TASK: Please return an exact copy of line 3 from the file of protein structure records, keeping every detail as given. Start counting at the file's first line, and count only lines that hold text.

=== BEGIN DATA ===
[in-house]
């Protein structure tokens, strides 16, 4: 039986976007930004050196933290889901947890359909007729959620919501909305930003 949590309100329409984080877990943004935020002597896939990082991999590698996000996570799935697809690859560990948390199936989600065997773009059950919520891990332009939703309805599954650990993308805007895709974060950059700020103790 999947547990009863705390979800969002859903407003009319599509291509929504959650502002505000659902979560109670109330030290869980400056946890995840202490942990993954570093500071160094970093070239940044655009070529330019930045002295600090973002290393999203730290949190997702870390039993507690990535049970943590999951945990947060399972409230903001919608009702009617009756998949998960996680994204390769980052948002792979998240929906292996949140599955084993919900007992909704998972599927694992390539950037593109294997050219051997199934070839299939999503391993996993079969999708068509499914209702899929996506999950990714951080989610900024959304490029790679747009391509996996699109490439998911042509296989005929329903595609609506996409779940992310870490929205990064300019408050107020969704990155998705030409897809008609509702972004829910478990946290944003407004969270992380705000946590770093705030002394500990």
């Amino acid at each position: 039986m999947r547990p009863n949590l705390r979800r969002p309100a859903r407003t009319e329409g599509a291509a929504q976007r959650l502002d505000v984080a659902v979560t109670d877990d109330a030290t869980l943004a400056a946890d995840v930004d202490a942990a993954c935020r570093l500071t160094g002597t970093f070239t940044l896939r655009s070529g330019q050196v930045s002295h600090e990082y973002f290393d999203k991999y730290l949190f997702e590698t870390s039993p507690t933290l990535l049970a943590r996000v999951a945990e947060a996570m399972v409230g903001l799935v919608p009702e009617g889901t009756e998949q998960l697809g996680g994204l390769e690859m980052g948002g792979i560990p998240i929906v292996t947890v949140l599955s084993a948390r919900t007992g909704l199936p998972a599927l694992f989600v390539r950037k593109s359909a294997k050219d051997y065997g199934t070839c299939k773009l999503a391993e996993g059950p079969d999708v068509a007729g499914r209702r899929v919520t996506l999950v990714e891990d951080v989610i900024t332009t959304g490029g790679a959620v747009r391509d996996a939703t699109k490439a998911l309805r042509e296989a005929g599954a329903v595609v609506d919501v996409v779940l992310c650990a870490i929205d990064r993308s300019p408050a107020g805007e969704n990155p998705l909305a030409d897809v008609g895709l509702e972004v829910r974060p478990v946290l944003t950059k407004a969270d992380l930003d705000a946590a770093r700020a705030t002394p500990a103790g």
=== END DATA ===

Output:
């Amino acid at each position: 039986m999947r547990p009863n949590l705390r979800r969002p309100a859903r407003t009319e329409g599509a291509a929504q976007r959650l502002d505000v984080a659902v979560t109670d877990d109330a030290t869980l943004a400056a946890d995840v930004d202490a942990a993954c935020r570093l500071t160094g002597t970093f070239t940044l896939r655009s070529g330019q050196v930045s002295h600090e990082y973002f290393d999203k991999y730290l949190f997702e590698t870390s039993p507690t933290l990535l049970a943590r996000v999951a945990e947060a996570m399972v409230g903001l799935v919608p009702e009617g889901t009756e998949q998960l697809g996680g994204l390769e690859m980052g948002g792979i560990p998240i929906v292996t947890v949140l599955s084993a948390r919900t007992g909704l199936p998972a599927l694992f989600v390539r950037k593109s359909a294997k050219d051997y065997g199934t070839c299939k773009l999503a391993e996993g059950p079969d999708v068509a007729g499914r209702r899929v919520t996506l999950v990714e891990d951080v989610i900024t332009t959304g490029g790679a959620v747009r391509d996996a939703t699109k490439a998911l309805r042509e296989a005929g599954a329903v595609v609506d919501v996409v779940l992310c650990a870490i929205d990064r993308s300019p408050a107020g805007e969704n990155p998705l909305a030409d897809v008609g895709l509702e972004v829910r974060p478990v946290l944003t950059k407004a969270d992380l930003d705000a946590a770093r700020a705030t002394p500990a103790g």